Even with an additional $1.52 billion in taxes raised in the special sessions, the state will still have an overall budget shortfall of approximately $340 million.
Of course, legislators began the first special session facing huge budget deficits thanks to the fiscal gimmickry of former Governor Bobby Jindal. His administration used a plethora of “one-time money” to pay for recurring expenses. When the special funds could not be raided anymore and the price of oil collapsed, a budget disaster was created.
Unfortunately, the legislature did not eliminate the almost 19,000 consulting contracts that are in place. Incredibly, a large percentage of these contracts are with firms and consultants who reside outside of Louisiana. Kennedy has highlighted some of the most ridiculous contracts such as the ones for expensive artwork or a reception at the Paris Air Show.
Despite the cuts to TOPS and other programs, per capita, the state still spends more money and has more employees than our neighbors in the South.
Long term budget structural change will be needed as well as tax reform. Currently, the middle class and the poor are bearing the brunt of the additional taxes. After the sales tax increase in the first special session, Louisiana became the state with the highest sales taxes in the country, a horrible distinction.
While there have been controversies and scandals in some areas of state government, one program that has worked well since its inception is TOPS (Taylor Opportunity Program for Students).
The scholarship program recruits the best and brightest students to stay in Louisiana. High school students are challenged to maintain a 2.5 grade point average and achieve at least a 20 score on the ACT to qualify. Once a college student, they must maintain at least a 2.5 grade point average to retain the scholarships.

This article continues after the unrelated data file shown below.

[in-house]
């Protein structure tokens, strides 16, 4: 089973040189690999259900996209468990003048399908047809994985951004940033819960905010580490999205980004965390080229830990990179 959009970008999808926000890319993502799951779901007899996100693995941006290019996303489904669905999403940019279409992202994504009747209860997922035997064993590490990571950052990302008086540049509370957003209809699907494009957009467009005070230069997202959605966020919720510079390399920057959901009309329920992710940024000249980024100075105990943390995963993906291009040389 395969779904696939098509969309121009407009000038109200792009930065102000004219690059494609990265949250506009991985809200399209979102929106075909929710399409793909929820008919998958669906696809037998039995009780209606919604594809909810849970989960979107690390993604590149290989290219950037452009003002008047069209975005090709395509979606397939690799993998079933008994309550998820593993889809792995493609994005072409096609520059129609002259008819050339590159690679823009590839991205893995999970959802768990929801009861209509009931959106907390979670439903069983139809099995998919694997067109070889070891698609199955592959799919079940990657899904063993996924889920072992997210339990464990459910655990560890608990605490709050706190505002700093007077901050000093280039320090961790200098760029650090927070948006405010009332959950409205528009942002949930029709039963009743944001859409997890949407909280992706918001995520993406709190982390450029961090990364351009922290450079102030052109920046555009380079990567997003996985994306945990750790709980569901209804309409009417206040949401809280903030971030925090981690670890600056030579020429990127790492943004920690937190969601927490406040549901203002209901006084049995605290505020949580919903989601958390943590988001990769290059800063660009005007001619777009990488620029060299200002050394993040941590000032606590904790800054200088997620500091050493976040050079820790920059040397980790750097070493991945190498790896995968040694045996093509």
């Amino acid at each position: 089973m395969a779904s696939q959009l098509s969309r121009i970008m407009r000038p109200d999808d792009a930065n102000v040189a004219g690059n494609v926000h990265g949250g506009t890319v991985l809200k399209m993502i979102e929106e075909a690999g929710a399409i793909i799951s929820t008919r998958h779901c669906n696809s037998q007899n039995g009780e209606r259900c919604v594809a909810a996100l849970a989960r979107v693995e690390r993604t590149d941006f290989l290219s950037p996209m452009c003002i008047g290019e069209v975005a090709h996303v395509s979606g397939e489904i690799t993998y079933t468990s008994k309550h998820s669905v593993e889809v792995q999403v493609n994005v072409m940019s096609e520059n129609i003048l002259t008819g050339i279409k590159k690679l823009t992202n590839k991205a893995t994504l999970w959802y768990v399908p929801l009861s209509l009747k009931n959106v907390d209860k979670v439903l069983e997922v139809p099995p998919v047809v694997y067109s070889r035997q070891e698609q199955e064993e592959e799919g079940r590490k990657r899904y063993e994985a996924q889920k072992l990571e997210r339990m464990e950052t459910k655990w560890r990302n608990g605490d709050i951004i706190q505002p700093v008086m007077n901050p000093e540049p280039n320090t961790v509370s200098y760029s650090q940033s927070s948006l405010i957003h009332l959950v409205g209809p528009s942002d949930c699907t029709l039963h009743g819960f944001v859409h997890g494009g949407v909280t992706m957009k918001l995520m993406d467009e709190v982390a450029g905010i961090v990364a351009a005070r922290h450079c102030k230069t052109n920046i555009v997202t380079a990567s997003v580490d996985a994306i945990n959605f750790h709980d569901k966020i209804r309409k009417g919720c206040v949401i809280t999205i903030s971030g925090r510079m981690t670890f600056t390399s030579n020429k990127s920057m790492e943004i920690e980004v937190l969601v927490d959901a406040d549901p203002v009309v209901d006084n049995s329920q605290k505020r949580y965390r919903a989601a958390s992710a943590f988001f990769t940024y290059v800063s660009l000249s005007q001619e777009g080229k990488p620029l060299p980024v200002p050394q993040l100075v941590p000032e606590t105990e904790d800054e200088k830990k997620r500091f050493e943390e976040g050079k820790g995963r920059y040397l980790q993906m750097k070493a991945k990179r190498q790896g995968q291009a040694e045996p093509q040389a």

The best feature of the scholarships is that it keeps students in the state for college, keeping them closer to families and creating more opportunities for them to remain in the state upon graduation. Students who attend college in Louisiana are more likely to establish roots in the state, and find employment here, which helps stem the out-migration flow of people from Louisiana.
After the failure of legislators to retain full funding for the program, students will undoubtedly leave LSU and other state universities for opportunities in other states. According to Higher Education Commissioner Dr. Joe Rallo, “The better students, students with 28, 29, 30 ACTs are already being courted by Mississippi and Alabama and Texas. They’re allowing them to pay in-state tuition, so they are already leaving us.” Undoubtedly, students with lower ACT scores will also leave as these cuts will leave parents and students to face an additional bill of $2,100 to cover tuition costs this year.
Many parents are facing the same constraints as Louisiana state government with not enough income and too many budgetary needs. Like other states, wages in Louisiana are stagnant and for middle class families, costs in healthcare and other areas of their budget are skyrocketing. This unexpected and unwelcome tuition bill increase will hurt our working class families the most. Some will not be able to send their children to state universities at all, while others will send them out of state to universities with more attractive scholarship options.
The bill passed in the legislature postpones the TOPS cuts until the spring, but the Governor may veto that provision. Either way, the program is only funded at 70%, which is the largest cut in the history of TOPS.
While other areas of the budget also faced cuts, juvenile detention and rehabilitation services ($14.5 million), state prisons ($25.6 million), K-12 education ($24.2 million), TOPS received the brunt of the cuts with a staggering $87.8 million removed from the budget for the next fiscal year.
It is a real travesty that a program that is so popular and so successful would have been the main target of cuts in this legislative session. Hopefully, the funding for the program can be restored next year for the consequences of decimating TOPS will be severe.